#267: Are You Having Sex or Building Intimacy?

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You can be sexually active without being sexually intimate. But is that God's best? Our sexuality is designed to be laced with spiritual and relational significance, but we have all been impacted by sin, busyness, and the cultural trend to see sex as simply something that we do (or worse: a "duty").  Pull up a chair with Juli, Linda and Yvette as they discuss the difference between sexual intimacy and sexual activity.

Guests: Linda Dillow & Yvette Maher


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  • Elena Gavrilov

    Elena Gavrilov

    Is the role and the responsibility of a wife to make sure there is the emotional intimacy in her marriage, because the husband is not going to see it, he is not as complex as she is, he will be more easily swayed to the physical act of sex? Yet, in time he is not going to be happy with the shallow sex as well? Is it her job to make the connection emotionally before or after the physical act? To guard her marriage bed that way, and “keep it holy “?
  • Authentic Intimacy

    Authentic Intimacy

    Elena, thanks for your questions! I think Juli & Linda would say that it is the responsibility of both husbands and wives to make sure they are moving toward oneness in their marriage, including in their sexual intimacy. (And becoming "one" in issues outside of the bedroom tends to lead to more intimacy in the bedroom too!) Here are a few blogs that might give you more practical insight. You can find them here on our website. I'll also link to them above: Sex is the Icing on the Cake and Your Sexual Differences Can Make You Better Lovers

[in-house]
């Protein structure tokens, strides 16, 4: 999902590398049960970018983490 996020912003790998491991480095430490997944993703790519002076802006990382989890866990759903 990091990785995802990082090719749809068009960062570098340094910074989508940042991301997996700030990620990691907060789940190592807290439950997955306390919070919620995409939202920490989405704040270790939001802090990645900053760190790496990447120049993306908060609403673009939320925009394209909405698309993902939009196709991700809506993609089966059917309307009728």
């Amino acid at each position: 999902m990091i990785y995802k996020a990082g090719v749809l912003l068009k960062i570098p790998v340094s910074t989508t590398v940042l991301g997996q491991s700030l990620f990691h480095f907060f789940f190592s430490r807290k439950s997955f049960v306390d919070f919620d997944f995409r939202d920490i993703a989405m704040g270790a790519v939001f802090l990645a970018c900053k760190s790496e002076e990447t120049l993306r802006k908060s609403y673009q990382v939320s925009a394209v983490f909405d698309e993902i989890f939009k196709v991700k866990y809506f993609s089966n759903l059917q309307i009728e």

• Gordon Baker

    Gordon Baker

    I love the vigorous discussion that Juli, Linda and Yvette have. And the message is oh so important. Can we imagine how counter-cultural Paul's words in 1 Cor. 7 were in the first Century? The idea that sex is something so mutual, with the husband's "duty" or "debt" or "obligation" to his wife being mentioned before hers to him! That would have blown his readers out of the water. Sadly, it seems hardly less counter-cultural today, even in Christian circles. I find as I work with Christian couples, helping them to be less goal-oriented in their love-making, to let it be about intimacy more than orgasm, that it is usually quite a process for them to make this transition. Even when they understand the idea, the cultural patterns are so strong, that it takes a while for the behavior to change. They often hear me say, "You probably won't have sex every day, but intimacy needs to be the place where you live."